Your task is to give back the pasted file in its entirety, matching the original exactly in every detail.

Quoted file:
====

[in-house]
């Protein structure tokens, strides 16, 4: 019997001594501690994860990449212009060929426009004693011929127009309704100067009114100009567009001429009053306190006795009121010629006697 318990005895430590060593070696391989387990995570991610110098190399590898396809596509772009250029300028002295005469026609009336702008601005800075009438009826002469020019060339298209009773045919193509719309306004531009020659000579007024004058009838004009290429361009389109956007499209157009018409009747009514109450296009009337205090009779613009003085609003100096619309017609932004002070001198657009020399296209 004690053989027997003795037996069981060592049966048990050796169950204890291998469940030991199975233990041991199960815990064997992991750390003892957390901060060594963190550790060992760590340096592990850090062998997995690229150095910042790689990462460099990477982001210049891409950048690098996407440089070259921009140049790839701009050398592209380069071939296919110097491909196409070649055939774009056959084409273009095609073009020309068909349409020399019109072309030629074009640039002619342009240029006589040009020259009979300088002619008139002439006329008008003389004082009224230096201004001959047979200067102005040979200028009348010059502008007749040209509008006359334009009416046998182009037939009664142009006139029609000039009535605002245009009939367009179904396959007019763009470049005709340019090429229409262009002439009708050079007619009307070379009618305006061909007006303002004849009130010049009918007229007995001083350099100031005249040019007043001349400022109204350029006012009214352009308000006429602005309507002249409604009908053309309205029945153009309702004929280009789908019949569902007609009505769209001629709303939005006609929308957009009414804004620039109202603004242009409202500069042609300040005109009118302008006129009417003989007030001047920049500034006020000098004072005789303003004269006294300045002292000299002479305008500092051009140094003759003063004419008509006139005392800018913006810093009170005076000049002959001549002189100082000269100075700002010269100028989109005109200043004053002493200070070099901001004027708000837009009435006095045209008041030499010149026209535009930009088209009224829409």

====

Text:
[in-house]
């Protein structure tokens, strides 16, 4: 019997001594501690994860990449212009060929426009004693011929127009309704100067009114100009567009001429009053306190006795009121010629006697 318990005895430590060593070696391989387990995570991610110098190399590898396809596509772009250029300028002295005469026609009336702008601005800075009438009826002469020019060339298209009773045919193509719309306004531009020659000579007024004058009838004009290429361009389109956007499209157009018409009747009514109450296009009337205090009779613009003085609003100096619309017609932004002070001198657009020399296209 004690053989027997003795037996069981060592049966048990050796169950204890291998469940030991199975233990041991199960815990064997992991750390003892957390901060060594963190550790060992760590340096592990850090062998997995690229150095910042790689990462460099990477982001210049891409950048690098996407440089070259921009140049790839701009050398592209380069071939296919110097491909196409070649055939774009056959084409273009095609073009020309068909349409020399019109072309030629074009640039002619342009240029006589040009020259009979300088002619008139002439006329008008003389004082009224230096201004001959047979200067102005040979200028009348010059502008007749040209509008006359334009009416046998182009037939009664142009006139029609000039009535605002245009009939367009179904396959007019763009470049005709340019090429229409262009002439009708050079007619009307070379009618305006061909007006303002004849009130010049009918007229007995001083350099100031005249040019007043001349400022109204350029006012009214352009308000006429602005309507002249409604009908053309309205029945153009309702004929280009789908019949569902007609009505769209001629709303939005006609929308957009009414804004620039109202603004242009409202500069042609300040005109009118302008006129009417003989007030001047920049500034006020000098004072005789303003004269006294300045002292000299002479305008500092051009140094003759003063004419008509006139005392800018913006810093009170005076000049002959001549002189100082000269100075700002010269100028989109005109200043004053002493200070070099901001004027708000837009009435006095045209008041030499010149026209535009930009088209009224829409």